TITLE: The Pleasure of Elegant Composition in a Programming Language AUTHOR: Eugene Wallingford DATE: January 10, 2013 3:59 PM DESC: ----- BODY: At the 1978 APL Conference, Alan Perlis gave a talk called Almost Perfect Artifacts Improve only in Small Ways, in which he said:
What attracted me, then, to APL was a feeling that perhaps through APL one might begin to acquire some of the dimensions in programming that we revere in natural language -- some of the pleasures of composition; of saying things elegantly; of being brief, poetic, artistic, that makes our natural languages so precious to us. That aspect of programming was one that I've long been interested in but have never found any lever for coming close to in my experience with languages of the FORTRAN, ALGOL, PL/I school.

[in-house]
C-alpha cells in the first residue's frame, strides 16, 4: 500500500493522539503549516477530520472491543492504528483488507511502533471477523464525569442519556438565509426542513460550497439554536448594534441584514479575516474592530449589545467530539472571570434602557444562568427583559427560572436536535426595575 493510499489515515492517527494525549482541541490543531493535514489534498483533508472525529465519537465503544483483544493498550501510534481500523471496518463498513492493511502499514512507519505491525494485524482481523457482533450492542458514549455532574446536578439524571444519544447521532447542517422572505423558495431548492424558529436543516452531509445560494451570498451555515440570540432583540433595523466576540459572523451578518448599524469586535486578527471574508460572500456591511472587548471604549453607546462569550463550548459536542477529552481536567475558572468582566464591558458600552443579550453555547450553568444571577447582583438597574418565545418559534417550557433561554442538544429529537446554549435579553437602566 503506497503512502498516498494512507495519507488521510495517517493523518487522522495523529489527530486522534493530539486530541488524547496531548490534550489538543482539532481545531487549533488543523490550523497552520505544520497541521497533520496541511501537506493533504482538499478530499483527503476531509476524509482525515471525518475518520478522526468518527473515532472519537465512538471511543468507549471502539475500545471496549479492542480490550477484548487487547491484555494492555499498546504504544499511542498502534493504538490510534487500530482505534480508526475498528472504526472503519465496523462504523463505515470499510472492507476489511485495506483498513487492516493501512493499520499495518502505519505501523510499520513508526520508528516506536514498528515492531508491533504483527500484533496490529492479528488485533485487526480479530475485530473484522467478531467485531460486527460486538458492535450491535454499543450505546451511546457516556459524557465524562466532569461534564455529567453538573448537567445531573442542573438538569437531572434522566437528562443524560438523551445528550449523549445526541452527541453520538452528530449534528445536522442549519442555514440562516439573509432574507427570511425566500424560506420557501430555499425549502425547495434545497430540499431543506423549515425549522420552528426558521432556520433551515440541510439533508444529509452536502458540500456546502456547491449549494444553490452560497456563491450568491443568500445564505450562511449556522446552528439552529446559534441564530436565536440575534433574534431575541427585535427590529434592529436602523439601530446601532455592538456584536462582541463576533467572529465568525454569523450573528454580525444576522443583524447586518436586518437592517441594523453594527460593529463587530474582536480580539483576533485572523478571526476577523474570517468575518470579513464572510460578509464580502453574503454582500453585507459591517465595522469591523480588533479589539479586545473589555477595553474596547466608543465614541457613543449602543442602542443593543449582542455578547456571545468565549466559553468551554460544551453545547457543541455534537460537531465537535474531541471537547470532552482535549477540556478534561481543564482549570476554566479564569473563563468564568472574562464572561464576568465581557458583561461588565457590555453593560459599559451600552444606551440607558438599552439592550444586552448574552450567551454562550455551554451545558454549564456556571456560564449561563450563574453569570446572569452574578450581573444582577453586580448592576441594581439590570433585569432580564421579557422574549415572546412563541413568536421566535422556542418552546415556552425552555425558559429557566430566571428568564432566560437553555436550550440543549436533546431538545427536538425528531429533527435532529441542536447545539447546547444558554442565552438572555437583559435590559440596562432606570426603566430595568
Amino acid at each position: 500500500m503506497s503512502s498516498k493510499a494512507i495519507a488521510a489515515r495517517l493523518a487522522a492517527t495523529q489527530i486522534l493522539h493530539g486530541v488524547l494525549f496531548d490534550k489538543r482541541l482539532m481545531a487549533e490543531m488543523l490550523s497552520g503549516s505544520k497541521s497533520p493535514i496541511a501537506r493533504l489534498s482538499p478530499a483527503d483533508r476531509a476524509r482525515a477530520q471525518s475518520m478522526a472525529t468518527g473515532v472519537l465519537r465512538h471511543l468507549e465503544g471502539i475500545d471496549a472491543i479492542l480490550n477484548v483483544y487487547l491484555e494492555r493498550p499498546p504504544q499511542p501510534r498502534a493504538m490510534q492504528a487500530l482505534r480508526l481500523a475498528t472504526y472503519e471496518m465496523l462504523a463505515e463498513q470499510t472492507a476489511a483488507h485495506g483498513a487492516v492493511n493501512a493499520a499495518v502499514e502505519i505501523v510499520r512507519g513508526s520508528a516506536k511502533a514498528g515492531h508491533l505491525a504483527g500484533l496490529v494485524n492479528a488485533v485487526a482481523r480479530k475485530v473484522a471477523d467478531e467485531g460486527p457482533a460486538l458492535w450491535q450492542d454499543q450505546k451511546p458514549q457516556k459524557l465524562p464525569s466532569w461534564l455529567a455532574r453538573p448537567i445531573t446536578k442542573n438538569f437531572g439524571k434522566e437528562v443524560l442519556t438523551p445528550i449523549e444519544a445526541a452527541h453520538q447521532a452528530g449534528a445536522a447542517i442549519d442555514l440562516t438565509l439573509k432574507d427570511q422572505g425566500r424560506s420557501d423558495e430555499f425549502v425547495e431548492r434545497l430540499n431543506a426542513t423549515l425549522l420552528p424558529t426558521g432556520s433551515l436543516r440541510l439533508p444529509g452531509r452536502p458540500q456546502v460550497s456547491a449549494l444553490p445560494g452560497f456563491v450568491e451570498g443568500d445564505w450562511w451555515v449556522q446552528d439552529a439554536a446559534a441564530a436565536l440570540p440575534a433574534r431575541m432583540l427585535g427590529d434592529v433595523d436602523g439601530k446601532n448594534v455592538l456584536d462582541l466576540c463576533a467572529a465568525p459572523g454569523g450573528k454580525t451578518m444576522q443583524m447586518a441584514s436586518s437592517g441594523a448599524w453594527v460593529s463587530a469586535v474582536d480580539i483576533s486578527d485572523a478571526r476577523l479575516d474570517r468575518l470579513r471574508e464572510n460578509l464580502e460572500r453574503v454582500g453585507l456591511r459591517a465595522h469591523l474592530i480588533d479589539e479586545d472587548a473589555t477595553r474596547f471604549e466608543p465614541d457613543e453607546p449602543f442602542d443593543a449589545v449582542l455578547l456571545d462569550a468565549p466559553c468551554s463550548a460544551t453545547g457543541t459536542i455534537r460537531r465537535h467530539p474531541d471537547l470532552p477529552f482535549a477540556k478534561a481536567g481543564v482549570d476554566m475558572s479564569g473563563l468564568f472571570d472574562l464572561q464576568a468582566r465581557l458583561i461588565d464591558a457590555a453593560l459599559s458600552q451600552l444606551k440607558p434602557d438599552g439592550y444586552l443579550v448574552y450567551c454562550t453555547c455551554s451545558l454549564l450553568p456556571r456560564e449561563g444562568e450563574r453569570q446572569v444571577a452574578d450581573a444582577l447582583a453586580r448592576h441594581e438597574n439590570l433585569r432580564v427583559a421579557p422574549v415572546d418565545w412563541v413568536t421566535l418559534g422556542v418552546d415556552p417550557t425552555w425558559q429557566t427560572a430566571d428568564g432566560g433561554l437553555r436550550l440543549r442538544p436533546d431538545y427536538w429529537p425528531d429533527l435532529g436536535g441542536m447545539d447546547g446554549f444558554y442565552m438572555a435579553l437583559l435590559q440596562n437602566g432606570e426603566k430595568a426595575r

I learned APL as as an undergrad and knew immediately that thinking in it was unlike thinking in any other language I had learned, even Lisp. These languages, though, shared a Wow! factor. They enabled programs that did amazing things, or ordinary things in amazing ways. By contrast, BASIC and FORTRAN and PL/I seemed so prosaic. As an undergrad, I never developed the sort of fluency in that would allow me to, say, write an assembler in 20 lines of APL or Lisp. I did develop a fondness for functional programming that stayed with me into graduate school, where I came into deeper contact with Lisp. I also learned Smalltalk, which I came to admire in a way similar to Perlis's feeling for APL. I must admit, the beauty and expressiveness of array languages and functional languages have always felt less natural to me than natural language. Their more mathematical orientation felt foreign to me, less like writing in a natural language than solving a puzzle. This wasn't a matter of me not liking math; I took advanced math throughout school and always enjoyed. But it felt different to me. This is, I see now, a personal preference and likely an indicator of why I was drawn more intimately into computer science than into more study of math. The language I use these days that makes me feel the way Perlis feels about APL is Ruby. It occupies a similar space as Python, which we teach our students and use in several courses. I like Python a lot, more than I like most languages, but it feels plain to me in the sense once explained by John Cook. It is simple, and I get things done when I program in it, but when I use it, I feel like I am programming. Ruby has this goofy, complex syntax that makes it possible to write some hideous stuff. But Ruby also makes it possible to write code that is brief and elegant, even artistic. I first saw this at PLoP many years ago, when looking over Gerard Meszaros's shoulder at code he had written to support the writing and publishing of his XUnit Test Patterns book. His code read like the book he was writing. Then I began to see DSLs embedded in Ruby, tools like Rake and Treetop, that made me forget about the language they were implemented in. When you use those tools and others like them, you were writing in a new language, one that fit the thoughts in your head. Yet you were still unmistakably writing Ruby. Perhaps if I were more an engineer at heart, I would feel differently about simple, sturdy languages that let me get things done. I like them, but they don't make me feel like I am "under the influence", as Perlis writes. They are just attractive tools. Perhaps if I were more a mathematician at heart, I would feel even more at home with the elegance that Haskell and APL give me. Whatever the reasons, Smalltalk and Ruby grabbed in ways that no other languages have. I think that is due at least in part to the way they connected to my personal understanding and love for natural language. It's interesting how we can all feel this way about different programming languages. I think it says something important about the nature of computing and programming. -----